How much force is too much?

When a Baltimore County police officer assigned to Chesapeake High School in Essex tried to break up a fight this week, 16 students wound up going to the hospital as a result of exposure to pepper spray. That's something that should trouble school officials, parents and students at the school who might rightly worry that a similar event could happen again.

We can't second-guess the judgment of the officer who decided pepper spray was an appropriate use of force. Police are regularly called on to make split-second evaluations based on the specific nature of threats and the likelihood that not using force could result in even greater harm to the public. Nevertheless, the incident should give school and police officials pause.

According to police, the fight started Tuesday around 11:30 a.m. in the front lobby and involved two boys, ages 15 and 17. The officer who intervened was a county policeman on long-term assignment to the school. Such "school resource officers," as they are called, are trained and equipped the same as regular county patrol officers, and they operate under the same use-of-force rules, which stipulate that police must use the minimum level of force needed to restore order. The idea behind basing officers at the same school for extended periods is that they will become familiar presences to the students, faculty and staff.

Police say that when the officer arrived on the scene of the fight, he first issued a verbal command to both youths to break it up. When that order was ignored, the officer then attempted to physically separate the boys. At that point, school and police officials say, both youths began assaulting the officer. Around this time, another member of the school's staff arrived and managed to pull one of the boys away from the officer, who was still struggling with the second youth.

What happened next is somewhat unclear, but it appears that several minutes later, as the second youth continued to struggle, the officer warned him he would use pepper spray unless he stopped. When the youth ignored that warning, the officer sprayed him with the chemical irritant.

Pepper spray is a nonlethal inflammatory agent that causes temporary blindness, difficulty breathing, runny nose and coughing. The immediate effects last from 30 to 45 minutes, which gives police time to more easily restrain uncooperative subjects.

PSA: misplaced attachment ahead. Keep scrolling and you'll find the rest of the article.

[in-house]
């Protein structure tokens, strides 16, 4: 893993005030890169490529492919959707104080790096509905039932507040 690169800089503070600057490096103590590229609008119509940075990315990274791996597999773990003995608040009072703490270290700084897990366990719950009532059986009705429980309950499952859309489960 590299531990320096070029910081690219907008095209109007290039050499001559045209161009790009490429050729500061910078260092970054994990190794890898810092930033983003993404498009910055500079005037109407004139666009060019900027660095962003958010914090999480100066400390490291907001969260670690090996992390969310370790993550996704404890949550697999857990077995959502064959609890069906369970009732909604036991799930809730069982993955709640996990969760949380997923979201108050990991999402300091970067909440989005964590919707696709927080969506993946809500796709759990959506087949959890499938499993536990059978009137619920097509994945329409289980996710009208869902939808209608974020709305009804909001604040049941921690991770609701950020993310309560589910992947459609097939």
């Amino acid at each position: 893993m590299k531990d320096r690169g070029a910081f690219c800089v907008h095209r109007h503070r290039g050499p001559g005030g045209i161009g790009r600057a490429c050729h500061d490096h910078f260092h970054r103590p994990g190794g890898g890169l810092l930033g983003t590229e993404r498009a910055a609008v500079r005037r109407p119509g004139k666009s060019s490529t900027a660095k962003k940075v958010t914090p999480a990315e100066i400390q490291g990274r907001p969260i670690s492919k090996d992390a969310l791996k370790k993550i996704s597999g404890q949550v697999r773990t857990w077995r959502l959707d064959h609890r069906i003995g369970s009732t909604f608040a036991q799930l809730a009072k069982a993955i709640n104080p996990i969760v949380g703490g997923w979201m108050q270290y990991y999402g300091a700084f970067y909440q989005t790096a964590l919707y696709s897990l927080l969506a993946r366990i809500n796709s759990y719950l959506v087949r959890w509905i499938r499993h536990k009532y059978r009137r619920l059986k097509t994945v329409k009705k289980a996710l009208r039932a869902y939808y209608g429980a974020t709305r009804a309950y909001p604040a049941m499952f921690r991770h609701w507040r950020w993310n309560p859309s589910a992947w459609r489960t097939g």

In this case, however, it appears the boy who was pepper-sprayed managed to break away from the officer briefly and expose other students to particles of the agent clinging to his skin and clothing. That is how other students ended up with similar symptoms and were taken to the hospital as a precaution.

A county police spokeswoman said that although school police rarely resort to pepper spray, there were at least two other incidents during the last school year when it was used. She also pointed out that the officer in question did exactly what police are trained to do in such situations, and that he did not use pepper spray until after lesser levels of force — verbal commands and physical restraint — had failed. Moreover, she argued, even though no weapons were displayed by either youth, the situation was so chaotic that the officer could not know whether one might be produced and acted appropriately to prevent the situation from escalating and endangering others in the building.

Yet even if the police account of what happened is accurate, the fact remains that more than a dozen students who had no part in the fight ended up in the hospital. There will always be cases in which officers have to make quick judgments about how much force is needed to bring a situation back under control. But those judgments are informed by departmental polices. Given how badly this situation turned out, it calls for the police and school officials to reconsider whether the same rules that apply to criminals on the street should apply to students in the school hallway.

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